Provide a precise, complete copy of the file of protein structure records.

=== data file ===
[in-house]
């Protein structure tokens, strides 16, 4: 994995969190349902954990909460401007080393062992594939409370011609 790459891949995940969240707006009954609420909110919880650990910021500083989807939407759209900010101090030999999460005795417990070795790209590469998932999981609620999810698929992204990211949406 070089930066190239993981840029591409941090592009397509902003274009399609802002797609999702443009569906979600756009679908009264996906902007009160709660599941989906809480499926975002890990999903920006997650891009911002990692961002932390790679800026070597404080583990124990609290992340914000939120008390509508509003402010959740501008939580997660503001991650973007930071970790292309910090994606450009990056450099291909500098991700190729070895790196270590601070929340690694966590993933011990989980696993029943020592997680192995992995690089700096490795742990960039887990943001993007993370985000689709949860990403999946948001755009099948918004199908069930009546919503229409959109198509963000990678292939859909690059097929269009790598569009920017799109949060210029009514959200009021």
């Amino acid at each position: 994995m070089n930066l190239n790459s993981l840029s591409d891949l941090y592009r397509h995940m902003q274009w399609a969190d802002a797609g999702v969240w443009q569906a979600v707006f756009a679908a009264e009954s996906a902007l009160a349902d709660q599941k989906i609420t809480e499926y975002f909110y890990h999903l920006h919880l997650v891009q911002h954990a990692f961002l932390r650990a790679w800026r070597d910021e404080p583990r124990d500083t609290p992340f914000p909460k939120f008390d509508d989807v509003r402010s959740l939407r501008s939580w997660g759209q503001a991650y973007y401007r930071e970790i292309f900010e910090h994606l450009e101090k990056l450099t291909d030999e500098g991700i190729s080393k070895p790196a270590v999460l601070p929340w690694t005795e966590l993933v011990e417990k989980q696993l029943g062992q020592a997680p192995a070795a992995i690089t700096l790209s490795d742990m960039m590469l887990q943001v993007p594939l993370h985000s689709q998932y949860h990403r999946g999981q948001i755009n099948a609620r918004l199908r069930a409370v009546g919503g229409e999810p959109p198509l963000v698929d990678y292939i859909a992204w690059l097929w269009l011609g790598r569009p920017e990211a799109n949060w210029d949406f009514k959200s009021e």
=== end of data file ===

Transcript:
[in-house]
């Protein structure tokens, strides 16, 4: 994995969190349902954990909460401007080393062992594939409370011609 790459891949995940969240707006009954609420909110919880650990910021500083989807939407759209900010101090030999999460005795417990070795790209590469998932999981609620999810698929992204990211949406 070089930066190239993981840029591409941090592009397509902003274009399609802002797609999702443009569906979600756009679908009264996906902007009160709660599941989906809480499926975002890990999903920006997650891009911002990692961002932390790679800026070597404080583990124990609290992340914000939120008390509508509003402010959740501008939580997660503001991650973007930071970790292309910090994606450009990056450099291909500098991700190729070895790196270590601070929340690694966590993933011990989980696993029943020592997680192995992995690089700096490795742990960039887990943001993007993370985000689709949860990403999946948001755009099948918004199908069930009546919503229409959109198509963000990678292939859909690059097929269009790598569009920017799109949060210029009514959200009021």
């Amino acid at each position: 994995m070089n930066l190239n790459s993981l840029s591409d891949l941090y592009r397509h995940m902003q274009w399609a969190d802002a797609g999702v969240w443009q569906a979600v707006f756009a679908a009264e009954s996906a902007l009160a349902d709660q599941k989906i609420t809480e499926y975002f909110y890990h999903l920006h919880l997650v891009q911002h954990a990692f961002l932390r650990a790679w800026r070597d910021e404080p583990r124990d500083t609290p992340f914000p909460k939120f008390d509508d989807v509003r402010s959740l939407r501008s939580w997660g759209q503001a991650y973007y401007r930071e970790i292309f900010e910090h994606l450009e101090k990056l450099t291909d030999e500098g991700i190729s080393k070895p790196a270590v999460l601070p929340w690694t005795e966590l993933v011990e417990k989980q696993l029943g062992q020592a997680p192995a070795a992995i690089t700096l790209s490795d742990m960039m590469l887990q943001v993007p594939l993370h985000s689709q998932y949860h990403r999946g999981q948001i755009n099948a609620r918004l199908r069930a409370v009546g919503g229409e999810p959109p198509l963000v698929d990678y292939i859909a992204w690059l097929w269009l011609g790598r569009p920017e990211a799109n949060w210029d949406f009514k959200s009021e």